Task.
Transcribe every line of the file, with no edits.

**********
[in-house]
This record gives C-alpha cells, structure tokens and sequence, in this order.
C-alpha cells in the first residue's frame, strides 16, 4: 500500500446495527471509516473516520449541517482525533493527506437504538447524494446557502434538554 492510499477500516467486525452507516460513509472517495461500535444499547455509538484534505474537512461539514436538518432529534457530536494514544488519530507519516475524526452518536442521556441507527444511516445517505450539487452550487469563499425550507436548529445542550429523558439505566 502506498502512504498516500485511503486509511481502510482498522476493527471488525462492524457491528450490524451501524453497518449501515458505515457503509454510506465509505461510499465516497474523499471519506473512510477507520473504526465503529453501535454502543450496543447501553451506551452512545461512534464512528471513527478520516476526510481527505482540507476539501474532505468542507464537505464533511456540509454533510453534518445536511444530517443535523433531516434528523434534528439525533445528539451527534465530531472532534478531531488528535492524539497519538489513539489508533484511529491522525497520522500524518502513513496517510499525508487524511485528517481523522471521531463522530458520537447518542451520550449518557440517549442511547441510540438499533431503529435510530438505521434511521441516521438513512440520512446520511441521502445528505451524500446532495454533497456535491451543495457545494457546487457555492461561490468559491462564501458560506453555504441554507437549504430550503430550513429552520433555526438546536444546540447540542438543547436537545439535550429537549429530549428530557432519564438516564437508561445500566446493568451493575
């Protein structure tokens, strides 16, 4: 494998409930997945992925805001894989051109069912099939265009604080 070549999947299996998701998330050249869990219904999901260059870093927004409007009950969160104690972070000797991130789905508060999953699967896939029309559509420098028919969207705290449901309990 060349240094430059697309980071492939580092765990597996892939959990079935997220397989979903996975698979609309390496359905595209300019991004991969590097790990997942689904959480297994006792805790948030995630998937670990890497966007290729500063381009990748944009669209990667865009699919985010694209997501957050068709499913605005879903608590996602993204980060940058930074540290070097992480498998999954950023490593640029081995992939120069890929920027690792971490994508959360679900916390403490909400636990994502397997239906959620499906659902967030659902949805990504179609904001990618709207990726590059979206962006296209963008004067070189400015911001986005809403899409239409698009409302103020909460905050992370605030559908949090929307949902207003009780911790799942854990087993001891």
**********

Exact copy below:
[in-house]
This record gives C-alpha cells, structure tokens and sequence, in this order.
C-alpha cells in the first residue's frame, strides 16, 4: 500500500446495527471509516473516520449541517482525533493527506437504538447524494446557502434538554 492510499477500516467486525452507516460513509472517495461500535444499547455509538484534505474537512461539514436538518432529534457530536494514544488519530507519516475524526452518536442521556441507527444511516445517505450539487452550487469563499425550507436548529445542550429523558439505566 502506498502512504498516500485511503486509511481502510482498522476493527471488525462492524457491528450490524451501524453497518449501515458505515457503509454510506465509505461510499465516497474523499471519506473512510477507520473504526465503529453501535454502543450496543447501553451506551452512545461512534464512528471513527478520516476526510481527505482540507476539501474532505468542507464537505464533511456540509454533510453534518445536511444530517443535523433531516434528523434534528439525533445528539451527534465530531472532534478531531488528535492524539497519538489513539489508533484511529491522525497520522500524518502513513496517510499525508487524511485528517481523522471521531463522530458520537447518542451520550449518557440517549442511547441510540438499533431503529435510530438505521434511521441516521438513512440520512446520511441521502445528505451524500446532495454533497456535491451543495457545494457546487457555492461561490468559491462564501458560506453555504441554507437549504430550503430550513429552520433555526438546536444546540447540542438543547436537545439535550429537549429530549428530557432519564438516564437508561445500566446493568451493575
């Protein structure tokens, strides 16, 4: 494998409930997945992925805001894989051109069912099939265009604080 070549999947299996998701998330050249869990219904999901260059870093927004409007009950969160104690972070000797991130789905508060999953699967896939029309559509420098028919969207705290449901309990 060349240094430059697309980071492939580092765990597996892939959990079935997220397989979903996975698979609309390496359905595209300019991004991969590097790990997942689904959480297994006792805790948030995630998937670990890497966007290729500063381009990748944009669209990667865009699919985010694209997501957050068709499913605005879903608590996602993204980060940058930074540290070097992480498998999954950023490593640029081995992939120069890929920027690792971490994508959360679900916390403490909400636990994502397997239906959620499906659902967030659902949805990504179609904001990618709207990726590059979206962006296209963008004067070189400015911001986005809403899409239409698009409302103020909460905050992370605030559908949090929307949902207003009780911790799942854990087993001891």